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Description de l’éditeur

Community-based nurses had been at work in some Canadian cities for at least three decades by the time the Canadian Public Health Association was founded in 1910. (1) Journals such as the American Journal of Nursing, the Visiting Nursing Quarterly, and the Canadian Nurse provided the profession with compelling accounts of nurses working in a variety of roles to prevent illness and promote the health of vulnerable populations such as: immigrants; the urban poor; infants and children; and isolated families living in rural and northern Canada. The terms "visiting nurse" and "district nurse" were used interchangeably in the journals and textbooks of the time, and in all cases, these nurses were defined as public health nurses (PHNs). Lillian Wald, a registered nurse and social reformer who founded the Henry Street Settlement in New York City in 1895, coined the term PHN in 1893 to describe the nurses who worked in poor and middle-class communities rather than in hospitals or in the homes of wealthy employers. (2) Little is known about the earliest Canadian PHNs, but most were likely employed singly or in pairs by charitable or religious organizations who established small community-based outreach programs in many parts of Canada. For example, it is known that a diet dispensary in Montreal employed a district nurse as early as 1885. (1) Toronto's Nursing-at-Home Mission was established in 1889 to support two nurses who worked with poor families living near the Children's Hospital. (1) In 1897, the Victorian Order of Nurses (VON), a national district nursing association modelled on the British Institute of Queen's Nurses in Britain, was founded in Ottawa. (3) In many communities, the VON contracted with local governments or charities to provide PHN programs, and they have continued to do so throughout their history. As well, many voluntary PHN programs were founded by local organizations during this era, including the Margaret Scott Nursing Mission (Winnipeg, 1905), (4) the Lethbridge Nursing Mission (1909), (5) and the St. Elizabeth Visiting Nurses' Association (c.1910). (6)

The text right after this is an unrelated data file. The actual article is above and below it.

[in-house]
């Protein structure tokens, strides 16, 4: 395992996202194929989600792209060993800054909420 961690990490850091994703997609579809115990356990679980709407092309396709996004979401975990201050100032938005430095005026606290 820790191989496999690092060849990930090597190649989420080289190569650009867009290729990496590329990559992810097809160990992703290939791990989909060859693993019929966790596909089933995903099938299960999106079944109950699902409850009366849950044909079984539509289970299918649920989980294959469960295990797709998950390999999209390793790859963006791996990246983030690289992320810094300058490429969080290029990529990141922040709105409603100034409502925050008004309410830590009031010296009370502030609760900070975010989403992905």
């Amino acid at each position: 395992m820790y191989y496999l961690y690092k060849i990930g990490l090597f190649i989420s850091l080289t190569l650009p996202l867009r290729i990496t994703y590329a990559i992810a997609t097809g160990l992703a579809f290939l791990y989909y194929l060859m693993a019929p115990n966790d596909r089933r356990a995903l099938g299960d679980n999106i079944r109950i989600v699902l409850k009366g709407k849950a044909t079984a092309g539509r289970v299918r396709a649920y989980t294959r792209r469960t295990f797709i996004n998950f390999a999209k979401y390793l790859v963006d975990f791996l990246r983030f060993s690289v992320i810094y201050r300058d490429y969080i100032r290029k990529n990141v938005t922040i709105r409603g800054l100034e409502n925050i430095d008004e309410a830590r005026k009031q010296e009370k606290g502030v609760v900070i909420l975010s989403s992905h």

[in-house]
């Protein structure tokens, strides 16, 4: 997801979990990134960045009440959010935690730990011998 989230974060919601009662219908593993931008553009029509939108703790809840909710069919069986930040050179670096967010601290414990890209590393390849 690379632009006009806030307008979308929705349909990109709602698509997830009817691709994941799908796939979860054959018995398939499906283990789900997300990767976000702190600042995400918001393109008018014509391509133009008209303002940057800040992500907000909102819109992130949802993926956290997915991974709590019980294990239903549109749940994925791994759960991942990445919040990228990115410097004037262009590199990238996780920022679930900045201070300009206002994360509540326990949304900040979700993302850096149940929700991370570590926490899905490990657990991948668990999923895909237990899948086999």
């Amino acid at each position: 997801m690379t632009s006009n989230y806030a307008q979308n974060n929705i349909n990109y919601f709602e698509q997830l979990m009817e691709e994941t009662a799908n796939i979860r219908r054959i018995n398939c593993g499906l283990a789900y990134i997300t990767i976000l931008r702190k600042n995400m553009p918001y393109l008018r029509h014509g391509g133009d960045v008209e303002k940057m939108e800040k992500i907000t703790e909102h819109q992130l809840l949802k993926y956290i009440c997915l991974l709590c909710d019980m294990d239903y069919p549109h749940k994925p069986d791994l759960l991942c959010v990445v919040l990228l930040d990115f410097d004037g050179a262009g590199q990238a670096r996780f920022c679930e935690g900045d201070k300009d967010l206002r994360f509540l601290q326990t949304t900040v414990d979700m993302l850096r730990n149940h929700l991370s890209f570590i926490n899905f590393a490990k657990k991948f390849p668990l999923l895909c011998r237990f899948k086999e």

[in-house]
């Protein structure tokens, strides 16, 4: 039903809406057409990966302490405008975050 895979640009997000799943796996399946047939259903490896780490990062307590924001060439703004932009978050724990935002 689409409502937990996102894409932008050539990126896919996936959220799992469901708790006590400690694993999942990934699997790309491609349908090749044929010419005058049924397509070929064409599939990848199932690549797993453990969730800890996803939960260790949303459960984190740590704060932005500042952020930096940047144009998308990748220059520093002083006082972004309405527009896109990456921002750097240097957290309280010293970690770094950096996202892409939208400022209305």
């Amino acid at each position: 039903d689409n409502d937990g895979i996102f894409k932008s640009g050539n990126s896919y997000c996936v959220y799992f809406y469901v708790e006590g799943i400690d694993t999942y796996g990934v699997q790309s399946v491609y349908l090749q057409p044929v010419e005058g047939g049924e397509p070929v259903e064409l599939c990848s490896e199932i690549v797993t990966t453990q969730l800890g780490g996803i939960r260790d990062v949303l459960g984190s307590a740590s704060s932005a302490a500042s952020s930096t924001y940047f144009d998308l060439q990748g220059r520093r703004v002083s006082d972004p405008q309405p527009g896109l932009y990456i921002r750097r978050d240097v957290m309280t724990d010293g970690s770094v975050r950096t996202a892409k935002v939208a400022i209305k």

Professionnel et technique
1 juillet
Canadian Public Health Association

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